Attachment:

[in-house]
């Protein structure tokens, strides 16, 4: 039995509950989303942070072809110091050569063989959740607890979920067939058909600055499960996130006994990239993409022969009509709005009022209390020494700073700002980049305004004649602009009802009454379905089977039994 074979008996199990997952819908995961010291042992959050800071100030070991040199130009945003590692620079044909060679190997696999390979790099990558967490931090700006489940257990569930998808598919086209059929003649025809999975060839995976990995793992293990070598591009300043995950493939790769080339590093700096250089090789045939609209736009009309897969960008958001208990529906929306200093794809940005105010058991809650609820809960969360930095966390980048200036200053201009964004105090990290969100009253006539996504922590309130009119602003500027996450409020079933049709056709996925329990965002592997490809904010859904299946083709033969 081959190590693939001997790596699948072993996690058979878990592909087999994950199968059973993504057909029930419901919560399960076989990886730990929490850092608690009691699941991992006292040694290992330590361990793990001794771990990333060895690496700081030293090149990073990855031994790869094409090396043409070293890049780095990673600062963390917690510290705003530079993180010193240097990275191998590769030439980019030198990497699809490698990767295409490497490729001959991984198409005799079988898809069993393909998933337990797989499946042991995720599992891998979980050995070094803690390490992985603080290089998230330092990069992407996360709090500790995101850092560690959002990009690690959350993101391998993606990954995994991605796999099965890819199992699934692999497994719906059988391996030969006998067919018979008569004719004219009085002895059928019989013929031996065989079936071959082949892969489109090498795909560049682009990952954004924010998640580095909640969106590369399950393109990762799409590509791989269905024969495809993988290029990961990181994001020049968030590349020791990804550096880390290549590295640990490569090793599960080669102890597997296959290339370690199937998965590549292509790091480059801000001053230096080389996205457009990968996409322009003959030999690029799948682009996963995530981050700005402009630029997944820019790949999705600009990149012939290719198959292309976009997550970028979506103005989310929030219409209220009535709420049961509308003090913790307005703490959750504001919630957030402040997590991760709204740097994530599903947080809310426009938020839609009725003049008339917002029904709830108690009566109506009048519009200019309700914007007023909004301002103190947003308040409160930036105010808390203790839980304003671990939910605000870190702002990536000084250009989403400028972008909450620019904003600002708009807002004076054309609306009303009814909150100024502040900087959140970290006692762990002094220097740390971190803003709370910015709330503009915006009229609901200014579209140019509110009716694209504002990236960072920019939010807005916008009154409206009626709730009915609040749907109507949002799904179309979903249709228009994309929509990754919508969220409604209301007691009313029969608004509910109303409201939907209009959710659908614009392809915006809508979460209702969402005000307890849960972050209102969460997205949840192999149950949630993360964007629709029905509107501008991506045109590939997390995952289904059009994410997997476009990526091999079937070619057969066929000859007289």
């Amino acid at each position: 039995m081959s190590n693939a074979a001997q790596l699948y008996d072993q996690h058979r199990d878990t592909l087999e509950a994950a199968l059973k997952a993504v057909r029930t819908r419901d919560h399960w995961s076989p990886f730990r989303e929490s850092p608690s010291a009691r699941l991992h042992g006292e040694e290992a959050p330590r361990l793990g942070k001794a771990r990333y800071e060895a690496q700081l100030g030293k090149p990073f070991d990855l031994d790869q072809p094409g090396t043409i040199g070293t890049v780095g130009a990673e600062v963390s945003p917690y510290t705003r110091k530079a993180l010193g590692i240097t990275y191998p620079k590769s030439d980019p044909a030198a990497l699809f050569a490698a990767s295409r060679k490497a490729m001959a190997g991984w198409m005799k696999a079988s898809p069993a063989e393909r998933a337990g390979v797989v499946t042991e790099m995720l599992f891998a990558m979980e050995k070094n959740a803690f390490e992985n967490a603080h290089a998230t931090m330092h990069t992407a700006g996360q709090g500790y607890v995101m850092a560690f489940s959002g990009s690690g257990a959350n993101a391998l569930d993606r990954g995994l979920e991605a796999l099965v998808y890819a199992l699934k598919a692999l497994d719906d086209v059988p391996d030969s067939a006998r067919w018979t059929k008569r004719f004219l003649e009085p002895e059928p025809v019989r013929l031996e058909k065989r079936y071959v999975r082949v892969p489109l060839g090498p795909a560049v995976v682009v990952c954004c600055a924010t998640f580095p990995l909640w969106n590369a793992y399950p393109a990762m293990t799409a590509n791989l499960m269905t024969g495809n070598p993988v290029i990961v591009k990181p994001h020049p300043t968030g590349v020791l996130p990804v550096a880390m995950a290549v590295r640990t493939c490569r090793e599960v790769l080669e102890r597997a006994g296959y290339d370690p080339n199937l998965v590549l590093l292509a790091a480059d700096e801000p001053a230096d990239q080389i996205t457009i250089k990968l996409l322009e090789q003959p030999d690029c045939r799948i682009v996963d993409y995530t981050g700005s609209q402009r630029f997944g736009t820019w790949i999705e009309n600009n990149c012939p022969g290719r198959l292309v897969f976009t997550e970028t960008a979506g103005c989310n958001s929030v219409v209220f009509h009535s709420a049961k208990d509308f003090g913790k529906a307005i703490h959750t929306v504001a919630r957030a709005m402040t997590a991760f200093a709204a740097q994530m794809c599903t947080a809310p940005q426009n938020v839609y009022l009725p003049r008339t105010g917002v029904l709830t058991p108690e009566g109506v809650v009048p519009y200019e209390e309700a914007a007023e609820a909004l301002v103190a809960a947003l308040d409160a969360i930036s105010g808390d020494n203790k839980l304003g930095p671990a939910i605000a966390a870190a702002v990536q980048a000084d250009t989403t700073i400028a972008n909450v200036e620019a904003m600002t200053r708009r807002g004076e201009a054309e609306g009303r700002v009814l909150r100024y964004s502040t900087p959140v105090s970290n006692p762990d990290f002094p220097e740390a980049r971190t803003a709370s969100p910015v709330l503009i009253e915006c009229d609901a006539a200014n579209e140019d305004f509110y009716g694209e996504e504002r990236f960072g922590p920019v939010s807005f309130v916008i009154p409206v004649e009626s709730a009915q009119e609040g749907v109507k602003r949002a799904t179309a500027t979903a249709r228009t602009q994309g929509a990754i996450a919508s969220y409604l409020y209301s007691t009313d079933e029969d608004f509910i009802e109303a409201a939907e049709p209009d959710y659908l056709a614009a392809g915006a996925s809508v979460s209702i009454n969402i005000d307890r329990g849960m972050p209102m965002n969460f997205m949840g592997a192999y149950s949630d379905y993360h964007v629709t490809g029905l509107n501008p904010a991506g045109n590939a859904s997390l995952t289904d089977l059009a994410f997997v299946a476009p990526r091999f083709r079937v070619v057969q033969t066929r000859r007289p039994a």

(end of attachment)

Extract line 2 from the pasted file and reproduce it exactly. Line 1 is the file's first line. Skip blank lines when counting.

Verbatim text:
């Protein structure tokens, strides 16, 4: 039995509950989303942070072809110091050569063989959740607890979920067939058909600055499960996130006994990239993409022969009509709005009022209390020494700073700002980049305004004649602009009802009454379905089977039994 074979008996199990997952819908995961010291042992959050800071100030070991040199130009945003590692620079044909060679190997696999390979790099990558967490931090700006489940257990569930998808598919086209059929003649025809999975060839995976990995793992293990070598591009300043995950493939790769080339590093700096250089090789045939609209736009009309897969960008958001208990529906929306200093794809940005105010058991809650609820809960969360930095966390980048200036200053201009964004105090990290969100009253006539996504922590309130009119602003500027996450409020079933049709056709996925329990965002592997490809904010859904299946083709033969 081959190590693939001997790596699948072993996690058979878990592909087999994950199968059973993504057909029930419901919560399960076989990886730990929490850092608690009691699941991992006292040694290992330590361990793990001794771990990333060895690496700081030293090149990073990855031994790869094409090396043409070293890049780095990673600062963390917690510290705003530079993180010193240097990275191998590769030439980019030198990497699809490698990767295409490497490729001959991984198409005799079988898809069993393909998933337990797989499946042991995720599992891998979980050995070094803690390490992985603080290089998230330092990069992407996360709090500790995101850092560690959002990009690690959350993101391998993606990954995994991605796999099965890819199992699934692999497994719906059988391996030969006998067919018979008569004719004219009085002895059928019989013929031996065989079936071959082949892969489109090498795909560049682009990952954004924010998640580095909640969106590369399950393109990762799409590509791989269905024969495809993988290029990961990181994001020049968030590349020791990804550096880390290549590295640990490569090793599960080669102890597997296959290339370690199937998965590549292509790091480059801000001053230096080389996205457009990968996409322009003959030999690029799948682009996963995530981050700005402009630029997944820019790949999705600009990149012939290719198959292309976009997550970028979506103005989310929030219409209220009535709420049961509308003090913790307005703490959750504001919630957030402040997590991760709204740097994530599903947080809310426009938020839609009725003049008339917002029904709830108690009566109506009048519009200019309700914007007023909004301002103190947003308040409160930036105010808390203790839980304003671990939910605000870190702002990536000084250009989403400028972008909450620019904003600002708009807002004076054309609306009303009814909150100024502040900087959140970290006692762990002094220097740390971190803003709370910015709330503009915006009229609901200014579209140019509110009716694209504002990236960072920019939010807005916008009154409206009626709730009915609040749907109507949002799904179309979903249709228009994309929509990754919508969220409604209301007691009313029969608004509910109303409201939907209009959710659908614009392809915006809508979460209702969402005000307890849960972050209102969460997205949840192999149950949630993360964007629709029905509107501008991506045109590939997390995952289904059009994410997997476009990526091999079937070619057969066929000859007289």